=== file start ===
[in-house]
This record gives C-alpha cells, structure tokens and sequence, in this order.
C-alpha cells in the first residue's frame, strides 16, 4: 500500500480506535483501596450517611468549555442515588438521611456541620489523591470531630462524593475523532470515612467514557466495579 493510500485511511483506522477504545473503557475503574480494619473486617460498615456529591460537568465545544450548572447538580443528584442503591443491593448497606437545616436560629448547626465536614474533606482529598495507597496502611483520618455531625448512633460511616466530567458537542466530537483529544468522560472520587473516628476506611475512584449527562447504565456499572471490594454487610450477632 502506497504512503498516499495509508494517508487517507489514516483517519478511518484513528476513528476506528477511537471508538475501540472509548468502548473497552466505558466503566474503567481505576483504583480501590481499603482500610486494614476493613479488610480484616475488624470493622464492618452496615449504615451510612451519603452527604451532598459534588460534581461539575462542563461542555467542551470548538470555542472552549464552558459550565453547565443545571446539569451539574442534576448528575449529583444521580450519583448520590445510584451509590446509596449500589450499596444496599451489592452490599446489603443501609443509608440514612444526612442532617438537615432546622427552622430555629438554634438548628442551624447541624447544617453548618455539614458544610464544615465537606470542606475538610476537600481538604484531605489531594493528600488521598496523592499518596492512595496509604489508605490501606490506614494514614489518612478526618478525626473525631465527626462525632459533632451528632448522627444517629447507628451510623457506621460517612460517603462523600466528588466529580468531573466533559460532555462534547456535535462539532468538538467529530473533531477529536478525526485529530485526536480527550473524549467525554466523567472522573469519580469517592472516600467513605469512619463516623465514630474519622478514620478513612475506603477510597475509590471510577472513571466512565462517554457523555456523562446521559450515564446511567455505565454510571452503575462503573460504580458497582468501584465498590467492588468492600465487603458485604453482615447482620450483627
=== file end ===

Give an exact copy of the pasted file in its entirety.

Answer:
[in-house]
This record gives C-alpha cells, structure tokens and sequence, in this order.
C-alpha cells in the first residue's frame, strides 16, 4: 500500500480506535483501596450517611468549555442515588438521611456541620489523591470531630462524593475523532470515612467514557466495579 493510500485511511483506522477504545473503557475503574480494619473486617460498615456529591460537568465545544450548572447538580443528584442503591443491593448497606437545616436560629448547626465536614474533606482529598495507597496502611483520618455531625448512633460511616466530567458537542466530537483529544468522560472520587473516628476506611475512584449527562447504565456499572471490594454487610450477632 502506497504512503498516499495509508494517508487517507489514516483517519478511518484513528476513528476506528477511537471508538475501540472509548468502548473497552466505558466503566474503567481505576483504583480501590481499603482500610486494614476493613479488610480484616475488624470493622464492618452496615449504615451510612451519603452527604451532598459534588460534581461539575462542563461542555467542551470548538470555542472552549464552558459550565453547565443545571446539569451539574442534576448528575449529583444521580450519583448520590445510584451509590446509596449500589450499596444496599451489592452490599446489603443501609443509608440514612444526612442532617438537615432546622427552622430555629438554634438548628442551624447541624447544617453548618455539614458544610464544615465537606470542606475538610476537600481538604484531605489531594493528600488521598496523592499518596492512595496509604489508605490501606490506614494514614489518612478526618478525626473525631465527626462525632459533632451528632448522627444517629447507628451510623457506621460517612460517603462523600466528588466529580468531573466533559460532555462534547456535535462539532468538538467529530473533531477529536478525526485529530485526536480527550473524549467525554466523567472522573469519580469517592472516600467513605469512619463516623465514630474519622478514620478513612475506603477510597475509590471510577472513571466512565462517554457523555456523562446521559450515564446511567455505565454510571452503575462503573460504580458497582468501584465498590467492588468492600465487603458485604453482615447482620450483627